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Dyke woman disqualified from owning animals for life




Julie was one of the lucky ones and has since been treated and re-homed Photo: Courtesy RSPCA
Julie was one of the lucky ones and has since been treated and re-homed Photo: Courtesy RSPCA

A 54-year-old Dyke woman who pleaded guilty to five counts of animal cruelty at Peterborough Magistrates’ Court has been banned from owning animals for life.

Maxine Cammock, of Dyke Drove, was also sentenced to a 24-month community order and ordered to pay £250 court costs and a £85 victim surcharge during sentencing proceedings on Tuesday, July 10.

Mrs Cammock had, at a court hearing on June 19, admitted to causing unnecessary suffering to a large number of animals including dogs, pigs and chickens at her six acre Fosse Farm site.

The offences happened on two dates last year: October 10 and November 8.

In handing down the sentence, lead magistrate Susan Mahmoud said while the court had taken into account Mrs Cammock's mental health problems, the offences were "very serious" and the animals had suffered.

"You have got a lot of problems and there are lots of things you need to sort out so make sure you stay in touch with probation," she said.

Although Mrs Cammock has been disqualified from owing animals for life, she can approach a court in five years time to have the decision overturned, but would have to prove she is capable of looking after them responsibly.

Mr Jonathan Eales, prosecuting, had earlier told the court that of the 201 animals discovered on Mrs Cammock's premises last year, 176 were dead.

These included dogs, cats, chickens and pigs.

He said inspectors had also found a disconnected chest freezer stuffed with around 20 to 50 dead birds in various stages of decomposition.

The court heard how the horror was uncovered after a number of pigs had escaped.

Police had rounded them up, but during the process stumbled across the ‘disaster scene’.

Mrs Cammock's attorney Christopher Pye-Smith had opposed a custodial sentence saying his client had a history of mental health problems, which were exacerbated by her husband leaving, followed shortly thereafter by a staff member.

He said she had suffered "some sort of breakdown" and had gone into deep depression to the point where she started drinking heavily and could not remember if she had fed the animals on the property.

He said she did not oppose the disqualification for life in keeping animals.

Mrs Cammock sat with her head bowed during most of Tuesday's proceedings rocking slowly backwards and forth.

When Magistrate Mahmoud told her they were not going to send her to prison, she looked up and sobbed: "Okay, thank you."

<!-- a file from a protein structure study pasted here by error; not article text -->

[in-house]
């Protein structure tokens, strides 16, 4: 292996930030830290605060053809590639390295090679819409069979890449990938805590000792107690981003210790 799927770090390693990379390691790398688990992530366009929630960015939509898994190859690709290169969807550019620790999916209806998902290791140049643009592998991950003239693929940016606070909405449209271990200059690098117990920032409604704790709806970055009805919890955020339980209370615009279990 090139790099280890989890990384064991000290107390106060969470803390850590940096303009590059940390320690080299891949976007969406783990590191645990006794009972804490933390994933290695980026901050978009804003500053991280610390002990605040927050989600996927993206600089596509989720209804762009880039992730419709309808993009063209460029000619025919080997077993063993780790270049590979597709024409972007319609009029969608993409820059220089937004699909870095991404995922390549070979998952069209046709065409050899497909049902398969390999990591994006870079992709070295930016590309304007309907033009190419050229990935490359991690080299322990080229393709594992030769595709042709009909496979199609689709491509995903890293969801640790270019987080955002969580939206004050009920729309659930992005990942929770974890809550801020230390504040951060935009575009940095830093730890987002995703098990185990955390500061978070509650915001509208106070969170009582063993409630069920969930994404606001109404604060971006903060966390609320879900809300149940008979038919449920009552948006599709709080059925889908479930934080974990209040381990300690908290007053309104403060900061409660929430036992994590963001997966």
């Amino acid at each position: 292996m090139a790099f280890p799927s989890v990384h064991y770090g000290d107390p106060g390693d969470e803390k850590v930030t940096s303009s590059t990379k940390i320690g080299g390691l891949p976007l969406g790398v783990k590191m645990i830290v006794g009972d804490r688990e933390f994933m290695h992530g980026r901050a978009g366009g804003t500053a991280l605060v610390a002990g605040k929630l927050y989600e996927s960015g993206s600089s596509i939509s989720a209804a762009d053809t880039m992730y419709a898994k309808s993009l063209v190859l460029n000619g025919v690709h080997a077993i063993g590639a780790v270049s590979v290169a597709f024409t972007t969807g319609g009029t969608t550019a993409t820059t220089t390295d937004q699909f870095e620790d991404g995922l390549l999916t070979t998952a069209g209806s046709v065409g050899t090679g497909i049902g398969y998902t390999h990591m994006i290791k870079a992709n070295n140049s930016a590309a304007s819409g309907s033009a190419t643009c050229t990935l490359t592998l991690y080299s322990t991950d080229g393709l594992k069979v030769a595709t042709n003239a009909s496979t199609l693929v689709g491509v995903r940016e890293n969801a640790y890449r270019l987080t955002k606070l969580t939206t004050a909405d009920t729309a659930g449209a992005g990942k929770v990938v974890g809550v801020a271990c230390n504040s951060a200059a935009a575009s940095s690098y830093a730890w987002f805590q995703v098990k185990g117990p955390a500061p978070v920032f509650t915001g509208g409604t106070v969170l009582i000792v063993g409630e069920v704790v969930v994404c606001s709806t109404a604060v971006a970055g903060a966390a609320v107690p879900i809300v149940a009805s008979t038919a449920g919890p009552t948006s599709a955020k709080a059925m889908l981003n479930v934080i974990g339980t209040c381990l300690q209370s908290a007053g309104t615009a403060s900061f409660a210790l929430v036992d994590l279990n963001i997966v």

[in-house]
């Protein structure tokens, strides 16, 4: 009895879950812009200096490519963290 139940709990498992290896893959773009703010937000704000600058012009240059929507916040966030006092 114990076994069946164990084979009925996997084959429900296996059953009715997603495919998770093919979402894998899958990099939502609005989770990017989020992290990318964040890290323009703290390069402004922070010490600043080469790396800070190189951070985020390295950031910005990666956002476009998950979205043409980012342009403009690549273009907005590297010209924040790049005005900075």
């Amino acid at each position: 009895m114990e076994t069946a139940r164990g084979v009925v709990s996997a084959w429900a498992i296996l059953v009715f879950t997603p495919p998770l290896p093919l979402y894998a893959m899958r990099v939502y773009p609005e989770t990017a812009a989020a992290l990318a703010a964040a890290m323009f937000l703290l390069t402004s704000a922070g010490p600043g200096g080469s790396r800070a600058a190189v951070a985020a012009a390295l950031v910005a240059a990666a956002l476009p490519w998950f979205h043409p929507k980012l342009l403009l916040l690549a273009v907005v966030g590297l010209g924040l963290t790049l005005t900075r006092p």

RSPCA Inspector Kate Burris said: “I want to thank everyone who has been involved in this case - from the police officer who raised the alarm, otherwise the plight of these animals may not have come to light, to those who have rehabilitated and re-homed the surviving animals.”

RSPCA inspector Kate Burris on the scene that greeted her during a visit to the property last year:

“I went to Cammock’s home in October last year after a call from a police officer who had been involved in rounding up a number of escaped pigs and returning them to her.

“The officer was extremely concerned by what he had seen, and rang us.

“It is a large property with several buildings on site.

"There were the remains of dead animals everywhere, most in such a state of decomposition it was impossible to establish how they had died.

“Several collie type dogs were in a shocking state in filthy pens in one of the buildings.

"Two of the dogs were dead, one in a pen with two other dogs, Julie (pictured) and Martin.

“A pig who had eaten a bucket of rat poison was dead in another of the buildings.

"Cammock realised what the pig had done and, rather than seek vet treatment, locked him inside.”

She said the surviving animals were all removed and given the care they needed.

"Returning a month later, yet more animals were found to be having their needs not met and removed.

"Chickens were packed into plastic containers with the lids weighted down and 55 eggs had been hatched and the chicks were living in cardboard boxes and plastic containers."

The animals that were removed have been treated and successfully re-homed.

- For more pictures from this story, see Friday's (July 13) Rutland and Stamford Mercury.



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